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GE crops fail to deliver food to the hungry

GE crops fail to deliver food to the hungry

New research from University of Canterbury researchers proves that genetically engineered crops have lower yields and use more pesticides than GE-free crops.

The research, led by Professor Jack Heinemann, compared North American staple crop production to Western Europe over the past fifty years.

The world's population is currently 7 billion but by 2020 it is forecast to reach 8 billion.

"Feeding the world’s hungry is a catchcry used by big agri-tech, but it is nothing more than an emotive rant appealing to our compassion, when these companies have none themselves," says Debbie Swanwick, Spokesperson, Soil & Health - Organic NZ.

"We can feed the world’s hungry now - we choose not to." Forty percent of food is currently wasted and whilst a billion people on the earth are starving, a billion people are overweight. Research shows that in developing countries, home to many of the world's hungry, and where drought is common, not only can organic production increase yields by 100-200% it is also affordable for the people.

"The deplorable situation in many developing countries is that farmers are sold GE crops which they cannot afford and cannot grow in the traditional ways they are used to. The cost of having to buy patented seed each year and the need to buy more pesticides and herbicides to deal with resistant insects and weeds has made growing GE crops increasingly unsustainable. Since the introduction of GE crops in the mid 1990s, more than a quarter of a million subsistence farmers in India have committed suicide. Big corporations that treat our global citizens in this way are committing a crime against humanity and this must stop," says Swanwick.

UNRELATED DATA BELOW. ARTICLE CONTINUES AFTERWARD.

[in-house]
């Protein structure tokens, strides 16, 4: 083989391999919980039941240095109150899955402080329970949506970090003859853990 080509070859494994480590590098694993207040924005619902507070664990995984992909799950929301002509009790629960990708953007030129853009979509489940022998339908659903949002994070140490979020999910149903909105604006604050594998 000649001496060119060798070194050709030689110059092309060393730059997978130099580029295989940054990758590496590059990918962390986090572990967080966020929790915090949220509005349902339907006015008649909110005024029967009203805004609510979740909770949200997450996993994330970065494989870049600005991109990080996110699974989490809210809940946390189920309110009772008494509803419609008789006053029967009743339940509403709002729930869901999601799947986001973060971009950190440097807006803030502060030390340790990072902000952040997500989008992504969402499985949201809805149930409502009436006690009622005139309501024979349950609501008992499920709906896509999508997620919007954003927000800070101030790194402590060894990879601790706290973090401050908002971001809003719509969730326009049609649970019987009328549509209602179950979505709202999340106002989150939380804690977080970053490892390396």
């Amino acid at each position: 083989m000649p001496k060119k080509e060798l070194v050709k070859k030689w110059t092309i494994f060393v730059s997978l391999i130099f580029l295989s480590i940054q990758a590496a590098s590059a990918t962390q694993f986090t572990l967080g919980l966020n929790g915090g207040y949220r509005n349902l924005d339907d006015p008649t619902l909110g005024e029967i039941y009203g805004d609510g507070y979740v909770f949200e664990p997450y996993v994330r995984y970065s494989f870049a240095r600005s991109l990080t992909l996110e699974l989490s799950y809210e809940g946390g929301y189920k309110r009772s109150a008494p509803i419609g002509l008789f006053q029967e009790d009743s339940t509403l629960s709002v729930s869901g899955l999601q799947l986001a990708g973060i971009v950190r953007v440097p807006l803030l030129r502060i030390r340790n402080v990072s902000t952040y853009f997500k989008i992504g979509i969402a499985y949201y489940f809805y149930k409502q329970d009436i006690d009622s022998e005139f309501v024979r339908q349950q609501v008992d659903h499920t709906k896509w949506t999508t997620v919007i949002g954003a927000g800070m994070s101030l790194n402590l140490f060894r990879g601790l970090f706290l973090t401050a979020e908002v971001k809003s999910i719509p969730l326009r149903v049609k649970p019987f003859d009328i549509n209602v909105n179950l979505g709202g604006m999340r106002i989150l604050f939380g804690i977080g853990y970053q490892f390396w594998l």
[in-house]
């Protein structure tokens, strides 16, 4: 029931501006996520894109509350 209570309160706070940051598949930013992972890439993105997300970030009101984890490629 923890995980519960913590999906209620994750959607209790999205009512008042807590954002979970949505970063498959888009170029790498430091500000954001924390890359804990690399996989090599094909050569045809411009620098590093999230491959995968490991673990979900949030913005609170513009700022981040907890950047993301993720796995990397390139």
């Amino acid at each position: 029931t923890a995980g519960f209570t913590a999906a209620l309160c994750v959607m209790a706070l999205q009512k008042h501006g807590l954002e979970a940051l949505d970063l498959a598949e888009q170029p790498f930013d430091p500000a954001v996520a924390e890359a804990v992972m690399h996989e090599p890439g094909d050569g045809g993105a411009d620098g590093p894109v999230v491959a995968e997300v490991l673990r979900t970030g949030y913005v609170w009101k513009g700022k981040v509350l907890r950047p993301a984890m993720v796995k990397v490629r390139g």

"What we need to do is produce crops that consumers can afford, that provide good nutrition and are environmentally sustainable. Consumers worldwide do not want to eat GMOs. The movement to eradicate GMOs or at the very least label them is now at a tipping point that will see the demise of a practice that should never have been rubber-stamped by governments, whose remit is to represent people not corporations. People deserve real food," says Swanwick.

Recently Hungary burnt all their GMO crops, and last month the Connecticut senate was the first US state to introduce a bill demanding labelling of GMOs. At least twenty other states are following their lead.

"The US market is set to fall and justice will finally prevail when these crops are banned by consumers - who will vote with their wallets," says Swanwick. "Big agri-tech knows this. It is the reason why they spent US$45 million last year to defeat a bill that would have seen mandatory labelling of GMOs in California. The bill was narrowly lost by 3%."

Soil & Health - Organic NZ is one of the oldest organic organisations in the world and advocates for the consumer's right to have fresh, healthy, organic food and water free of GE, pesticides and additives and their right to know what is in their food and water. Oranga nuku, oranga kai, oranga tangata. To learn more about what is really in your food subscribe to their Facebook Page

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